Search my blog for "insider threat" and you'll find plenty of previous posts. I wanted to include this post in my earlier holiday reading article, but I'd figure it was important enough to stand alone. I'm donning my flameproof suit for this one.
The cover story for the December 2006 Information Secuirty magazine, Protect What's Precious by Marcia Savage, clued me into what's wrong with security managment and their perceptions. This is how the article starts:
As IT director at a small manufacturer of specialized yacht equipment, Michael Bartlett worries about protecting the firm's intellectual property from outsiders. But increasingly, he's anxious about the threat posed by trusted insiders.
His agenda for 2007 is straightforward: beef up internal security.
"So far, we've been concentrating on the perimeter and the firewall, and protecting ourselves from the outside world," says Bartlett of Quantum Marine Engineering of Florida. "As the company is growing, we need to take better steps to protect our data inside."
Bartlett voices a common concern for many readers who participated in Information Security's 2007 Priorities Survey. For years, organizations' security efforts focused on shoring up network perimeters. These days, the focus has expanded to protecting sensitive corporate data from insiders--trusted employees and business partners--who might either maliciously steal or inadvertently leak information.
That sounds reasonable. As I see it, however, this shift to focus on the "inside threat" risks missing threats that are far more abundant.
First things first. Inside threat is not new. Check out the lead line from a security story:
You've heard it time and time again: Insiders constitute the greatest threat to your organization's security. But what can you do about it?
That's the lead from a July 2000 Information Security article called "Managing the Threat from Within".
Let's think about this for a moment. InfoSecMag in Dec 2006 mentioned that "organizations' security efforts focused on shoring up network perimeters," so turning inwards seems like a good idea. Wasn't looking inwards a good idea already in 2000? I'm probably not communicating my point very well, so here is another excerpt from the same Dec 2006 article:
Glen Carson, information security officer for California's Victim Compensation and Govern-ment Claims Board, says the problem stems more from a lack of user education than poor authentication.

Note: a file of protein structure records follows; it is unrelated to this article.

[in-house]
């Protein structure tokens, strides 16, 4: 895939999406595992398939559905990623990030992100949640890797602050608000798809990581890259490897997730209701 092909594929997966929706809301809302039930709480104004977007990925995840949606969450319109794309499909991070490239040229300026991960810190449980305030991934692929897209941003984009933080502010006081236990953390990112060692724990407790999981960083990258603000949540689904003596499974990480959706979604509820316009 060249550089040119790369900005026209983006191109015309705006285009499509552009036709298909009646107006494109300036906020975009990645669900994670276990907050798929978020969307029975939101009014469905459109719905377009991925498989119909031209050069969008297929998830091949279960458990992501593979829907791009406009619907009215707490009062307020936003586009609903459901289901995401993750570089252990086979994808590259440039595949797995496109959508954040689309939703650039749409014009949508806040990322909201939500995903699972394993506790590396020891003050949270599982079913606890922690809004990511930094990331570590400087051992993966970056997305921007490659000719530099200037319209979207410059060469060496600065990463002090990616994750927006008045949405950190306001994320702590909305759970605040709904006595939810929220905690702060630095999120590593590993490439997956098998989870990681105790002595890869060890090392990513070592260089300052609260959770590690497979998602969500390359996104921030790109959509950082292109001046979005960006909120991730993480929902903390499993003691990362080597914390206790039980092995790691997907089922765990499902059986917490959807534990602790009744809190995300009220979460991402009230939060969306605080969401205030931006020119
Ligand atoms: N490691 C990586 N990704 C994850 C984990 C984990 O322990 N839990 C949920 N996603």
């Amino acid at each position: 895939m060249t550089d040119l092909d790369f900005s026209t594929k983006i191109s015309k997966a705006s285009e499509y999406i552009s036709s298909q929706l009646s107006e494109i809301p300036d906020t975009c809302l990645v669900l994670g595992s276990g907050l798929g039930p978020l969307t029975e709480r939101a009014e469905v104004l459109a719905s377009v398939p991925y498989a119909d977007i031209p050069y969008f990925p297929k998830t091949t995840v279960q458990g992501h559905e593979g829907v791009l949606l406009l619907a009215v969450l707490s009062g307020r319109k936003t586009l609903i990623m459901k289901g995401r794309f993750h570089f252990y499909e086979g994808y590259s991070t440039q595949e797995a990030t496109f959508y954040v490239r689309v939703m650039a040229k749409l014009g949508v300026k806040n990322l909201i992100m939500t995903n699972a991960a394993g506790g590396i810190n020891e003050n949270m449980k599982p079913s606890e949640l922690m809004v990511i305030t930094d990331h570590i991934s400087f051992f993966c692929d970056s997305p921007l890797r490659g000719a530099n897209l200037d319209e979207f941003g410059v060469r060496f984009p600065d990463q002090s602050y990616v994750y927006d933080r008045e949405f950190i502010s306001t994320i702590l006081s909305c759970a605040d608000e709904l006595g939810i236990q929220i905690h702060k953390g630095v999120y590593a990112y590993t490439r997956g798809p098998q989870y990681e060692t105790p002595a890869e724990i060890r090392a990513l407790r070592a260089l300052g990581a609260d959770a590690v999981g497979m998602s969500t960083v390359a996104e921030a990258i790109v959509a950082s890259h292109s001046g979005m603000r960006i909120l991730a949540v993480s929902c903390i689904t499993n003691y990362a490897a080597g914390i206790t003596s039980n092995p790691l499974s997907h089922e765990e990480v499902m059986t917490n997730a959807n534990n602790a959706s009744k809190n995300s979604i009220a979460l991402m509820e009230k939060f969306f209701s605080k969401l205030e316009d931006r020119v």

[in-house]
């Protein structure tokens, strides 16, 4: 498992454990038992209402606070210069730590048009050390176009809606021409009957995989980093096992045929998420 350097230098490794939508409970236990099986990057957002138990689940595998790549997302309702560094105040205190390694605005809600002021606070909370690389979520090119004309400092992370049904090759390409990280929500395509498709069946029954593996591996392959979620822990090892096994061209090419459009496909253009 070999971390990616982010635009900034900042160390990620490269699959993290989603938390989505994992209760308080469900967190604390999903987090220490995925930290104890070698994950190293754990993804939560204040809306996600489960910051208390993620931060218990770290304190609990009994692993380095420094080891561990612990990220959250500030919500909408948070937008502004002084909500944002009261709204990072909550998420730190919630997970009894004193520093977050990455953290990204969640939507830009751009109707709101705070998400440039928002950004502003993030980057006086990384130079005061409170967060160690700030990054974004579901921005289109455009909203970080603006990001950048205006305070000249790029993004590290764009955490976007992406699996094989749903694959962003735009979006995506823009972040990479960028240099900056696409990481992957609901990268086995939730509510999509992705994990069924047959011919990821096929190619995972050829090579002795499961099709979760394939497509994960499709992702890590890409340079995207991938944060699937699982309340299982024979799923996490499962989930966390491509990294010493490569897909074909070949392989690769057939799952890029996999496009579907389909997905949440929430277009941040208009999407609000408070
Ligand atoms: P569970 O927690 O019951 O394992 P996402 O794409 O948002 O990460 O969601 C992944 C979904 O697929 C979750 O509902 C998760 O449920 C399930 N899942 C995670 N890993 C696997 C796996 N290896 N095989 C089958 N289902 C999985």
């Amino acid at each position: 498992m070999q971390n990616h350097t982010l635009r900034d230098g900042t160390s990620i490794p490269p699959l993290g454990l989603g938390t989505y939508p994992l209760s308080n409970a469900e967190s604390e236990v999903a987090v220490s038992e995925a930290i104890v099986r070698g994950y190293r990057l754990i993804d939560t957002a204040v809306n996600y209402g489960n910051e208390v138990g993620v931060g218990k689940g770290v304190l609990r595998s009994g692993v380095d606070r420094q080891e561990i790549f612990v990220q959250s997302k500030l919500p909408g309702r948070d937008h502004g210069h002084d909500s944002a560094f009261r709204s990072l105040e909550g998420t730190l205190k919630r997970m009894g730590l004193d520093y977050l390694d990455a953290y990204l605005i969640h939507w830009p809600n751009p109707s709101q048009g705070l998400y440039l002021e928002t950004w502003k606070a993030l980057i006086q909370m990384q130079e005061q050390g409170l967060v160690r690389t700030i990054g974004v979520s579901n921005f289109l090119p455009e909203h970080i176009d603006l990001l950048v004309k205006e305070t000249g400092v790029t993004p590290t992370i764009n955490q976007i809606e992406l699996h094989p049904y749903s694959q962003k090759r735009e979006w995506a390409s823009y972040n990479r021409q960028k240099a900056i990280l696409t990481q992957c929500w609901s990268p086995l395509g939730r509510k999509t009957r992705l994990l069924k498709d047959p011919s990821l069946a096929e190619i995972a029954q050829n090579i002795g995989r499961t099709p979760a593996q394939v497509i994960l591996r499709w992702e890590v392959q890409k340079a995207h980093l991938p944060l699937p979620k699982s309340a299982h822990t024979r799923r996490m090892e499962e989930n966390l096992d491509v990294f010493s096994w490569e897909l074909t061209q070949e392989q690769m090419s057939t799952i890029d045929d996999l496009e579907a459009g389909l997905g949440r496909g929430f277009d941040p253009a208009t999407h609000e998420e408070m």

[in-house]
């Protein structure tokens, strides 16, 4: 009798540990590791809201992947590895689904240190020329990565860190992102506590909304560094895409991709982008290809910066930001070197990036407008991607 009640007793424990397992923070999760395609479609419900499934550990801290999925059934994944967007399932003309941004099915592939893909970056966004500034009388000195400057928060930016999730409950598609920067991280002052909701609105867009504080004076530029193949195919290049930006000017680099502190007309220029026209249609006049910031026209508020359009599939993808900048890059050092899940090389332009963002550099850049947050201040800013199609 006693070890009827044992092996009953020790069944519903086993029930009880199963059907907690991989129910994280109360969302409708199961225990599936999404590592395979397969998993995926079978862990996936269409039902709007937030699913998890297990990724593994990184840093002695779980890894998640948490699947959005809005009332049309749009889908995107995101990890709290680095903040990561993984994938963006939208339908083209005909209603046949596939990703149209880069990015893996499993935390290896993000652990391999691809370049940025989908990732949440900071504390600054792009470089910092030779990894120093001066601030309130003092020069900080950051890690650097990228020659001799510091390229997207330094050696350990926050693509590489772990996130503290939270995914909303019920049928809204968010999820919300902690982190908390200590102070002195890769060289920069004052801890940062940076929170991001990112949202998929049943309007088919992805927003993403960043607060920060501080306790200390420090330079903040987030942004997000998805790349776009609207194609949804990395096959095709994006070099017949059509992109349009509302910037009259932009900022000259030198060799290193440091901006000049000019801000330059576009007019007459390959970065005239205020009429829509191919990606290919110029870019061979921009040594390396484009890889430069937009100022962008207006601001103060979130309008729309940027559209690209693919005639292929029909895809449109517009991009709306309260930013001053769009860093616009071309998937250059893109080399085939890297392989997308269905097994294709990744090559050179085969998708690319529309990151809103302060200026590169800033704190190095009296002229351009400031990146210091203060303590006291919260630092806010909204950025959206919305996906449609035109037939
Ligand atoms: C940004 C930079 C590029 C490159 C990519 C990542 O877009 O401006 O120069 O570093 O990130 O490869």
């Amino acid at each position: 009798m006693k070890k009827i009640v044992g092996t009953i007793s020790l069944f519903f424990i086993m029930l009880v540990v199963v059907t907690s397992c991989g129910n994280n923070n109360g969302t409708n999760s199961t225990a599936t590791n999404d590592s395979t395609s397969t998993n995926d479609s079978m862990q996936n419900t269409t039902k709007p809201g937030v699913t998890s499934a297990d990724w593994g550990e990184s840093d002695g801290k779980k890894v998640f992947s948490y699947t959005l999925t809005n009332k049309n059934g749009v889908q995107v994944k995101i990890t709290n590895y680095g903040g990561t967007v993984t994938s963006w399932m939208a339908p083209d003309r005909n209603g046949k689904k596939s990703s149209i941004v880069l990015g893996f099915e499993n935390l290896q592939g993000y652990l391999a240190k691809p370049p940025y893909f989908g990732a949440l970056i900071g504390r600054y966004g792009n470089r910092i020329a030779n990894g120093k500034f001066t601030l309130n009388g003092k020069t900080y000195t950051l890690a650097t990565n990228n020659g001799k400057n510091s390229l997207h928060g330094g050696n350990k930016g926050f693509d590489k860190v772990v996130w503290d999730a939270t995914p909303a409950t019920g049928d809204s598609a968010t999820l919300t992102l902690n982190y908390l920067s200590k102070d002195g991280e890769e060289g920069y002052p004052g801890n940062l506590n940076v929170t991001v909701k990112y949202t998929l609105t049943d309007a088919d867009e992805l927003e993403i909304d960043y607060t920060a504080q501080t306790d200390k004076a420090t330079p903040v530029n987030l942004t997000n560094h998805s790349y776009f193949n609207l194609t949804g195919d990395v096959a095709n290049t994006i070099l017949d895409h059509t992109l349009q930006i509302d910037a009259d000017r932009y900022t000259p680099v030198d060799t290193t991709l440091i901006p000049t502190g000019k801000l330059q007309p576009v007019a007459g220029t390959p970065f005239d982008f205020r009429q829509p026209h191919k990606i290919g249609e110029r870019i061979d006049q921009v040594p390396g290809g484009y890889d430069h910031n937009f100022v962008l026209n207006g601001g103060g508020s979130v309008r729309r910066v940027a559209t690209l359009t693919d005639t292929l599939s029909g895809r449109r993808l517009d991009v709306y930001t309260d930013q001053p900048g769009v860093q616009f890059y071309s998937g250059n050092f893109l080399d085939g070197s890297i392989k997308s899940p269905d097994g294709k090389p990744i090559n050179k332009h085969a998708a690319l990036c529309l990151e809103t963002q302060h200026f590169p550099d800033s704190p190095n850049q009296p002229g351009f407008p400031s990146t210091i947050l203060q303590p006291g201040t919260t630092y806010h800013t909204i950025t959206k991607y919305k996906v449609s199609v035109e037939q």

His priority is education: explaining to the 350 users in his agency why data security is important and how it will help them in the long run.
"We recently completed a third-party security assessment and got a good test of our exterior shell, but internally our controls were lacking," he says.
I wonder if that "good test of our exterior shell" included client-side exploitation? I doubt it. Do you see where I am going?
Here's one other excerpt.
Mass-mailing worms may have gone the way of the boot-sector virus, but that does mean security managers don't have malware on their radar...
Yet there hasn't been a major outbreak since the Sasser worm in 2004, so what's all the fuss? Security managers will tell you that the lack of activity says a lot about the maturation of prevention technologies, advances in automated patch management tools, effectiveness of user awareness campaigns, and overall layered defense strategies.
Ok, are you laughing now? The reason why we're not seeing massive worms is that there's no money to be made in it. Everything is targeted these days. Even InfoSecMag admits it:
Exactly (minus the "facilitated by insiders" part -- says who, and why bother when remote client-side attacks are so easy?)
Here's my point: why are security managers so worried about Eva the Engineer or Stan the Secretary when Renfro the Romanian is stealing data right now. I read somewhere (I can't cite it now) that something like 70 million hosts on the Internet may be under illegitimate control. It may make sense to speak more of the number of hosts not compromised instead of those that are compromised. In 2004 the authors of the great book Rootkit claimed all of the Fortune 500 was 0wned. Why do we think it's any different now?
It's possible that taking steps to control trusted insiders will also slow down outsiders who have gained a foothold inside the enterprise. However, I don't see too many people clamping down on privileged users, and guess who powerful outsiders will be acting as when the compromise a site?
Of course we should care about insiders, and the insider threat is the only threat you can control. Outsiders are far more likely to cause an incident because, especially with the rise of client-side attacks, they are constantly interacting with your users. The larger the number of users you support, the greater the number of targets an outsider can exploit. Sure, more employees means more insider threats, but let's put this in perspective!
The fact that you offer a minimal external Internet profile does not mean you're "safe" from outsiders and that you can now shift to inside threats. The outsiders are deadlier now than they've ever been. They are in your networks and acting quietly to preserve their positions. Give Eva and Stan a break and don't forget Renfro. He's already in your company.